“Anyway, long story short, Jimmy Bralower was the push behind all this. He had a track of guitar and some loops – some percussion loops that he had put together – just a barren track. For some reason, the person he was working with didn’t jump on it. He played it for me down in the basement one night – this is before I even had a thought of really doing a CD. I started singing stuff immediately. In fact, ‘turn me loose’ was the first or second thing out of my mouth and he said, ‘Buddy!’ and he pressed his iPhone and we had a hook. That was the germ of the whole thing.

    “Again, everything took a long time because I was either touring with Billy or doing a bunch of corporate dates. But Jimmy said that we’ve got to up the ante and get into a real studio and get players. I wanted to use my very, very dear friend, Charley Drayton, the drummer. At the time, he was working with Simon and Garfunkel and then he was working in Australia with Cold Chisel and now, currently, he’s with Fiona Apple.  The guy is obviously very busy.

    “So, I kept pushing the date around and, finally, the stars lined up and Charlie was available and my other very dear friend, Steve Conte, the guitar player. He lives in Amsterdam and now he’s touring with Michael Monroe. So, we got in there in the studio and that song was ready to go. We cut eleven tracks, all told, in two days, which is pretty ambitious. But, look, we had the right guys and we had the right studio. We did it at Avatar, which is the old Power Station where I did Sledgehammer (with Peter Gabriel) which had some sentimental value to me – or some vibe to it. Everything else went along well.

    “That vocal in the room – as a scratch vocal – with the band and it ended up being the one on the record. If I remember right, Jimmy was upset with me because my favorite headphones are from another very dear friend of mine, John Grado, makes headphones.  Are you familiar with Grado Headphones?  They’re, like, state-of-the-art!  I love those phones and I had them on but they’re not meant for isolation. So, you have some drum leakage because I had the drums blasting in my ears. But I can’t sing his (Bralower’s) praises enough. Without him, this dream would’ve laid dormant forever. I guess that’s a long answer but that’s what got this thing going. I’m very, very proud of it and very pleased with the response I’ve been getting.”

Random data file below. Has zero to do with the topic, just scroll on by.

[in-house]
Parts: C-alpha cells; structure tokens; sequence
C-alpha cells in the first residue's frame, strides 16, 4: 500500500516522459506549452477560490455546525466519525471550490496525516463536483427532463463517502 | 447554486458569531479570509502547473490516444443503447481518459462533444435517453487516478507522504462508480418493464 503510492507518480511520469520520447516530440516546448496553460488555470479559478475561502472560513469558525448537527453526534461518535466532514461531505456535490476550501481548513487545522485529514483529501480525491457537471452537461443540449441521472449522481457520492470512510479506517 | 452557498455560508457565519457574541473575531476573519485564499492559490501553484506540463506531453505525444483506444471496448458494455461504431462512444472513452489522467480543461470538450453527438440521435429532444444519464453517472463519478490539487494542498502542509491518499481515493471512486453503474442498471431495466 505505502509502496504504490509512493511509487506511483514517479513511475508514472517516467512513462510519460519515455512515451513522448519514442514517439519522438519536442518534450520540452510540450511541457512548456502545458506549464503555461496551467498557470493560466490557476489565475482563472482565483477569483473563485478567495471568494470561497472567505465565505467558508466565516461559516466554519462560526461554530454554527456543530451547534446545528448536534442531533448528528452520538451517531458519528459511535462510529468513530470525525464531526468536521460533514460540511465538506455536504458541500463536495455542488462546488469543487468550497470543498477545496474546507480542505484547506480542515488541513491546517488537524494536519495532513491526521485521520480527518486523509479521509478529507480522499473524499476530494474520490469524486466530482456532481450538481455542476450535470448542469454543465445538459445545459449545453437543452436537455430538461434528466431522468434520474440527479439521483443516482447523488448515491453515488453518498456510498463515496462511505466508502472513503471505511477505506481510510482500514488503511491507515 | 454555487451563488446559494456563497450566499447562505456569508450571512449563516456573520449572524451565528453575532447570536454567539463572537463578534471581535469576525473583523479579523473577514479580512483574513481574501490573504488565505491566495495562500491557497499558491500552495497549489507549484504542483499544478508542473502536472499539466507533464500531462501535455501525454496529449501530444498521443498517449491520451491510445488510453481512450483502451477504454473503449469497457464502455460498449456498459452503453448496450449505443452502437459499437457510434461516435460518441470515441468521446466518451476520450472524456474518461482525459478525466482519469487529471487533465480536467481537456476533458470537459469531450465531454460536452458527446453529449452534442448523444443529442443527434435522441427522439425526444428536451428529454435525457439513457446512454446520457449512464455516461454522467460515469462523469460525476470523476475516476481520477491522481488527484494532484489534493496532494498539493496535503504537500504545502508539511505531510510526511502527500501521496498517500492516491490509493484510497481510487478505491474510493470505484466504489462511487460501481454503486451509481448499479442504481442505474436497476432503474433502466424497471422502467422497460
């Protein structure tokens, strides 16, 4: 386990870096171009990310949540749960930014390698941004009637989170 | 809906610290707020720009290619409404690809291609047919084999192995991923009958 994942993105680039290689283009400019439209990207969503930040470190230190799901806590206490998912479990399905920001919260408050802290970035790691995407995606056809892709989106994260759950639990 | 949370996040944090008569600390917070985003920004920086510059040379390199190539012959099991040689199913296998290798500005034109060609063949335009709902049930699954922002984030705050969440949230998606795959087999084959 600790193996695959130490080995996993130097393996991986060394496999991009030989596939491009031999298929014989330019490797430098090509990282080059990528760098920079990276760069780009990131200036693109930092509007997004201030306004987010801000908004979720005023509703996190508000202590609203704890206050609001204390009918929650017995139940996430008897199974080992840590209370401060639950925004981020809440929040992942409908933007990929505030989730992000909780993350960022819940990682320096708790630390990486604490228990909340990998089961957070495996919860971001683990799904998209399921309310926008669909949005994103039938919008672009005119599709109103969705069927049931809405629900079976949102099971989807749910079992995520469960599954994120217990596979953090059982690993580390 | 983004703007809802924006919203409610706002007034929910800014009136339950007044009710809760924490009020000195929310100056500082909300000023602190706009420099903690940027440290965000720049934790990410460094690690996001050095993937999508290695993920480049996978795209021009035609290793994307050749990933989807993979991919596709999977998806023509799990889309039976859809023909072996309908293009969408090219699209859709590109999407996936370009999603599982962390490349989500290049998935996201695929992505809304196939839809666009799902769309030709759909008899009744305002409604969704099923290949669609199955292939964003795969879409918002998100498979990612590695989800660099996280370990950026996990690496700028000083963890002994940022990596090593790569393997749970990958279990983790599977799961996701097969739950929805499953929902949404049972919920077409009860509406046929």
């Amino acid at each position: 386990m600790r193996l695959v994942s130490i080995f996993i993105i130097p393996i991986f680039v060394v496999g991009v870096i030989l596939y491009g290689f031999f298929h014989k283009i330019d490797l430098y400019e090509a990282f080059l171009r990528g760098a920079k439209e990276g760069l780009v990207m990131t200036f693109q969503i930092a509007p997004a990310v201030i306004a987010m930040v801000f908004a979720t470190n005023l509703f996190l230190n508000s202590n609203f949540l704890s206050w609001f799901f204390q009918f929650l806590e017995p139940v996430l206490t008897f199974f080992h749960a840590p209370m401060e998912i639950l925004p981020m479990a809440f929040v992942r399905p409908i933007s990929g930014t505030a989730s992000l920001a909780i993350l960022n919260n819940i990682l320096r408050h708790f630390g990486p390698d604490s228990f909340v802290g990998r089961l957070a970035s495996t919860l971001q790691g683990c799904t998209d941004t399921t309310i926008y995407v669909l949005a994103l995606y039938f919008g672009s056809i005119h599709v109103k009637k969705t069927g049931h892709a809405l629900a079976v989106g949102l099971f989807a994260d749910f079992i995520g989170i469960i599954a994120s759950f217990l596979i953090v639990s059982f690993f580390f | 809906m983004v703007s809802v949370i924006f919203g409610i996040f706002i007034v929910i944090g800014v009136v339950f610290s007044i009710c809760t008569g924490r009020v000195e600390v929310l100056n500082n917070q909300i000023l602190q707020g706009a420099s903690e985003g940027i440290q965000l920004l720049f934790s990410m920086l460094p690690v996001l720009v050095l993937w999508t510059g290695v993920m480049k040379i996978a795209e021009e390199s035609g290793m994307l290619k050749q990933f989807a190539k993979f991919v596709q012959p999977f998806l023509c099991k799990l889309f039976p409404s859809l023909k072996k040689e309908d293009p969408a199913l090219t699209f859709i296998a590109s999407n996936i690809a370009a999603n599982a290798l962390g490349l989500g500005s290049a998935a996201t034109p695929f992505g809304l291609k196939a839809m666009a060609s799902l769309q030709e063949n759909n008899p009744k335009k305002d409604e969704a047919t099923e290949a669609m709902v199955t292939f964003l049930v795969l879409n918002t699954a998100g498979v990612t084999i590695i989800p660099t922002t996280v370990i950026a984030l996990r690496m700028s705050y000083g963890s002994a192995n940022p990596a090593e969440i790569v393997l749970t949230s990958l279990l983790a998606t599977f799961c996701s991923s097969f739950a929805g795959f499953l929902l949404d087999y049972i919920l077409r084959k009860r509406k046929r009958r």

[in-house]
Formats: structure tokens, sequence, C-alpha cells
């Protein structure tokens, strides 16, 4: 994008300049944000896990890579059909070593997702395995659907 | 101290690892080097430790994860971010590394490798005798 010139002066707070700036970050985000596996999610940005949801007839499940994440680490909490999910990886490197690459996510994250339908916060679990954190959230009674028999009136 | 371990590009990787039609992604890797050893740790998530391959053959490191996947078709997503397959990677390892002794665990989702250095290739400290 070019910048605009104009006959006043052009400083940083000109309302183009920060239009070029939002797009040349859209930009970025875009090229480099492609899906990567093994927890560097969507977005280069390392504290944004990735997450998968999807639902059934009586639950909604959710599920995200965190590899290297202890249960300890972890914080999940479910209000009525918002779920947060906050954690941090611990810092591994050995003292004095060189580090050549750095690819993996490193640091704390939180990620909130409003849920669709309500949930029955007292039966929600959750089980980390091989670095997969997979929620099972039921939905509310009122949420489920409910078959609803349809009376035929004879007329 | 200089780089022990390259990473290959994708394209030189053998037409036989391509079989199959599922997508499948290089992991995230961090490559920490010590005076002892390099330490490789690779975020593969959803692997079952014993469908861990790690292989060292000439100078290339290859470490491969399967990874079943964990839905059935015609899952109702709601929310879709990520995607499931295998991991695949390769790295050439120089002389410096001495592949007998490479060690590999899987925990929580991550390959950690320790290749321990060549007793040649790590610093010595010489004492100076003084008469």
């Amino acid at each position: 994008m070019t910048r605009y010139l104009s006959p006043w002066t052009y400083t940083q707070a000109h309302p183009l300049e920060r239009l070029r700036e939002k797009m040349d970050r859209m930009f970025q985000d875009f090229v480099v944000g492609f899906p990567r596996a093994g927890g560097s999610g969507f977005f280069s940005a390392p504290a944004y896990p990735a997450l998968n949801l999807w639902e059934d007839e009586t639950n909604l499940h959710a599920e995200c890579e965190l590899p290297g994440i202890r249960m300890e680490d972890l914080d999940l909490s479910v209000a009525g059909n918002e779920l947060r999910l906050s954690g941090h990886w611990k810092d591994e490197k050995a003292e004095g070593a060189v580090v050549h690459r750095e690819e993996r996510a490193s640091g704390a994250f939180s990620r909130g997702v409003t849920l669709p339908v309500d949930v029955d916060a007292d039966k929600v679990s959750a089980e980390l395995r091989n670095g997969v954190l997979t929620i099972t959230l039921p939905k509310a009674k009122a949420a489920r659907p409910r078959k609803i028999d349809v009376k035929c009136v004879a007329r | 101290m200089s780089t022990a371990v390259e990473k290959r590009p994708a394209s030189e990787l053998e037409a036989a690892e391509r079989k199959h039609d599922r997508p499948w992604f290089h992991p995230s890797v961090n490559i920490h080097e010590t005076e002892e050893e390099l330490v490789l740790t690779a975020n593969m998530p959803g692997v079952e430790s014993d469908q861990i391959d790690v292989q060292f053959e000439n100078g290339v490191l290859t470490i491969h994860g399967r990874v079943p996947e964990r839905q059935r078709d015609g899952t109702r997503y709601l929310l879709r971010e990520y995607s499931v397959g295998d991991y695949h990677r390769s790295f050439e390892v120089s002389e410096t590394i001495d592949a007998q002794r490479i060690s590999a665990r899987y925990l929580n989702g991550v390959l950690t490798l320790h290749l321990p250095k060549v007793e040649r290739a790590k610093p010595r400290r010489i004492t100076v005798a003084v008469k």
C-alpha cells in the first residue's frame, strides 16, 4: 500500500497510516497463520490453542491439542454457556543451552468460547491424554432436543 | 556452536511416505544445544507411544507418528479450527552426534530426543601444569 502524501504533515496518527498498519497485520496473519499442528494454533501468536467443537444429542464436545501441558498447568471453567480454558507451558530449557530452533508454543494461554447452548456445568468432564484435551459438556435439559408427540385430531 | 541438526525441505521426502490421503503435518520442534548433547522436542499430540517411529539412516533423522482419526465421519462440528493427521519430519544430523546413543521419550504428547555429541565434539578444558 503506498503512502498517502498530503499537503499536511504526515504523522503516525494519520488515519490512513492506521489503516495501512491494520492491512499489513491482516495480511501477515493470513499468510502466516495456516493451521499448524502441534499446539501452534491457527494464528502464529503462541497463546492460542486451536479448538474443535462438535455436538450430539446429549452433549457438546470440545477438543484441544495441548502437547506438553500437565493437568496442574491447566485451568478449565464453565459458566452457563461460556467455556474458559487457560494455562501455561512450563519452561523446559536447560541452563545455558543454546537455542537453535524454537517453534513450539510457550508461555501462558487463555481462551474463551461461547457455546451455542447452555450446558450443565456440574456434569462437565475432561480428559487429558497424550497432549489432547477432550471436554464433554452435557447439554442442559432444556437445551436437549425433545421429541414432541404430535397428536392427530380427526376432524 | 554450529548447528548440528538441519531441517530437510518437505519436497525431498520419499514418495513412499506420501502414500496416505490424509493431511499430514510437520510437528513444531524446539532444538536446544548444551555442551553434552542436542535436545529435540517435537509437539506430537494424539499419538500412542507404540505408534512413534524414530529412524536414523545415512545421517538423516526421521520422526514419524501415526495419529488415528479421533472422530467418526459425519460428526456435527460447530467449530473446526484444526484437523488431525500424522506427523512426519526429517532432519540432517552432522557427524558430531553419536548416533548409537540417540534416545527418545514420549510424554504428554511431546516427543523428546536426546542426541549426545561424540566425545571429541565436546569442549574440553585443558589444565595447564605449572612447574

In another part of our conversation, Mark indicated that the album has been in the works since August of last year.  However, songs that wound up on the album were written long before then.  Rivera explained, “There’s one song called Hard to Let Go – which Jimmy and I wrote together and Nils Lofgren’s played on that one – that was written, believe it or not – man, this will frighten you – back in 1991.  I’ve always written songs. In fact, I have two more that I’m ready to go back into the studio with. Jimmy always says that, before the actual CD comes out, the last thing you put on is sometimes the best thing you do because you’re not always ready to do it in the beginning. So, I still think some of the best stuff is still there to go!”